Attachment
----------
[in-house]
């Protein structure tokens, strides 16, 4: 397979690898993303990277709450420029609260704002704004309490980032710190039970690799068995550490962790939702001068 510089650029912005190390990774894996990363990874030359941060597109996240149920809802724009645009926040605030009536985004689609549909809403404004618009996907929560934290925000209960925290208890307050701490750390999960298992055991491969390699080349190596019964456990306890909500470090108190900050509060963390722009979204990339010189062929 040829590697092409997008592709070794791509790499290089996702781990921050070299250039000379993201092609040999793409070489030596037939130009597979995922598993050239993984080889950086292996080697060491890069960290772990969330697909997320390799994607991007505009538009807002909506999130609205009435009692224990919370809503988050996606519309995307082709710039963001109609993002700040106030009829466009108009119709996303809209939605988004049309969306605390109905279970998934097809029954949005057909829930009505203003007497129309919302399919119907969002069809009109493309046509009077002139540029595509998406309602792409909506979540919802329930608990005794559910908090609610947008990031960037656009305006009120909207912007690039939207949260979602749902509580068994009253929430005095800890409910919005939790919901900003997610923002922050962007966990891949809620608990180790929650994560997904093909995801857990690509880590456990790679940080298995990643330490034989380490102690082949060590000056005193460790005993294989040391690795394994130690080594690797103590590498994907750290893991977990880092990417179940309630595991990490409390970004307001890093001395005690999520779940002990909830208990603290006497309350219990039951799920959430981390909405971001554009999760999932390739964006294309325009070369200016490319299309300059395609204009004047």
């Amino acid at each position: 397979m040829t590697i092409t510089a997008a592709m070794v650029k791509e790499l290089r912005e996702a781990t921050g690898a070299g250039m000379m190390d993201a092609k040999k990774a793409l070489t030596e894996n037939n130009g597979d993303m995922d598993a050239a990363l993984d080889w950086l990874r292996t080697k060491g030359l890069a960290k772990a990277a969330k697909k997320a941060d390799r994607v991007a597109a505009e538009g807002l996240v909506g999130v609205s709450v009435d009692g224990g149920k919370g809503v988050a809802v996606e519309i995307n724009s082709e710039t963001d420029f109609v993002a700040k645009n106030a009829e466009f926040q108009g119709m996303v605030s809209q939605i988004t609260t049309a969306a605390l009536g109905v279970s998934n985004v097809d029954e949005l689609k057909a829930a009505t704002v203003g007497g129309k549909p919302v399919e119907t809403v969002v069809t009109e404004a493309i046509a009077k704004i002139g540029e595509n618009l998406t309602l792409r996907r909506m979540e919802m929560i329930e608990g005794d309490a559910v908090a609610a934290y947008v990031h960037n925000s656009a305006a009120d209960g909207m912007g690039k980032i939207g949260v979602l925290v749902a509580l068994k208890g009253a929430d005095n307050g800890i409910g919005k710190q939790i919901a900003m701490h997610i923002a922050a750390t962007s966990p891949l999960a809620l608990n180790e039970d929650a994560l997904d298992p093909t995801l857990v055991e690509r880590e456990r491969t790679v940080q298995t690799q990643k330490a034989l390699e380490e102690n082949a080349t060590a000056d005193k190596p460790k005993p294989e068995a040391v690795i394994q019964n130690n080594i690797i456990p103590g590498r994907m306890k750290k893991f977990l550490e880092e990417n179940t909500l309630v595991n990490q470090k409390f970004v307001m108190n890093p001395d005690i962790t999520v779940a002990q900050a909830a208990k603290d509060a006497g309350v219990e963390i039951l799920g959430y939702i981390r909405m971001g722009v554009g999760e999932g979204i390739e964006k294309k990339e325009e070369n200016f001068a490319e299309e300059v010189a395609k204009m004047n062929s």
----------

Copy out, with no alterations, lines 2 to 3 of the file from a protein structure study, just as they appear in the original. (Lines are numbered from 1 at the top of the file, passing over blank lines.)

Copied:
């Protein structure tokens, strides 16, 4: 397979690898993303990277709450420029609260704002704004309490980032710190039970690799068995550490962790939702001068 510089650029912005190390990774894996990363990874030359941060597109996240149920809802724009645009926040605030009536985004689609549909809403404004618009996907929560934290925000209960925290208890307050701490750390999960298992055991491969390699080349190596019964456990306890909500470090108190900050509060963390722009979204990339010189062929 040829590697092409997008592709070794791509790499290089996702781990921050070299250039000379993201092609040999793409070489030596037939130009597979995922598993050239993984080889950086292996080697060491890069960290772990969330697909997320390799994607991007505009538009807002909506999130609205009435009692224990919370809503988050996606519309995307082709710039963001109609993002700040106030009829466009108009119709996303809209939605988004049309969306605390109905279970998934097809029954949005057909829930009505203003007497129309919302399919119907969002069809009109493309046509009077002139540029595509998406309602792409909506979540919802329930608990005794559910908090609610947008990031960037656009305006009120909207912007690039939207949260979602749902509580068994009253929430005095800890409910919005939790919901900003997610923002922050962007966990891949809620608990180790929650994560997904093909995801857990690509880590456990790679940080298995990643330490034989380490102690082949060590000056005193460790005993294989040391690795394994130690080594690797103590590498994907750290893991977990880092990417179940309630595991990490409390970004307001890093001395005690999520779940002990909830208990603290006497309350219990039951799920959430981390909405971001554009999760999932390739964006294309325009070369200016490319299309300059395609204009004047």
């Amino acid at each position: 397979m040829t590697i092409t510089a997008a592709m070794v650029k791509e790499l290089r912005e996702a781990t921050g690898a070299g250039m000379m190390d993201a092609k040999k990774a793409l070489t030596e894996n037939n130009g597979d993303m995922d598993a050239a990363l993984d080889w950086l990874r292996t080697k060491g030359l890069a960290k772990a990277a969330k697909k997320a941060d390799r994607v991007a597109a505009e538009g807002l996240v909506g999130v609205s709450v009435d009692g224990g149920k919370g809503v988050a809802v996606e519309i995307n724009s082709e710039t963001d420029f109609v993002a700040k645009n106030a009829e466009f926040q108009g119709m996303v605030s809209q939605i988004t609260t049309a969306a605390l009536g109905v279970s998934n985004v097809d029954e949005l689609k057909a829930a009505t704002v203003g007497g129309k549909p919302v399919e119907t809403v969002v069809t009109e404004a493309i046509a009077k704004i002139g540029e595509n618009l998406t309602l792409r996907r909506m979540e919802m929560i329930e608990g005794d309490a559910v908090a609610a934290y947008v990031h960037n925000s656009a305006a009120d209960g909207m912007g690039k980032i939207g949260v979602l925290v749902a509580l068994k208890g009253a929430d005095n307050g800890i409910g919005k710190q939790i919901a900003m701490h997610i923002a922050a750390t962007s966990p891949l999960a809620l608990n180790e039970d929650a994560l997904d298992p093909t995801l857990v055991e690509r880590e456990r491969t790679v940080q298995t690799q990643k330490a034989l390699e380490e102690n082949a080349t060590a000056d005193k190596p460790k005993p294989e068995a040391v690795i394994q019964n130690n080594i690797i456990p103590g590498r994907m306890k750290k893991f977990l550490e880092e990417n179940t909500l309630v595991n990490q470090k409390f970004v307001m108190n890093p001395d005690i962790t999520v779940a002990q900050a909830a208990k603290d509060a006497g309350v219990e963390i039951l799920g959430y939702i981390r909405m971001g722009v554009g999760e999932g979204i390739e964006k294309k990339e325009e070369n200016f001068a490319e299309e300059v010189a395609k204009m004047n062929s």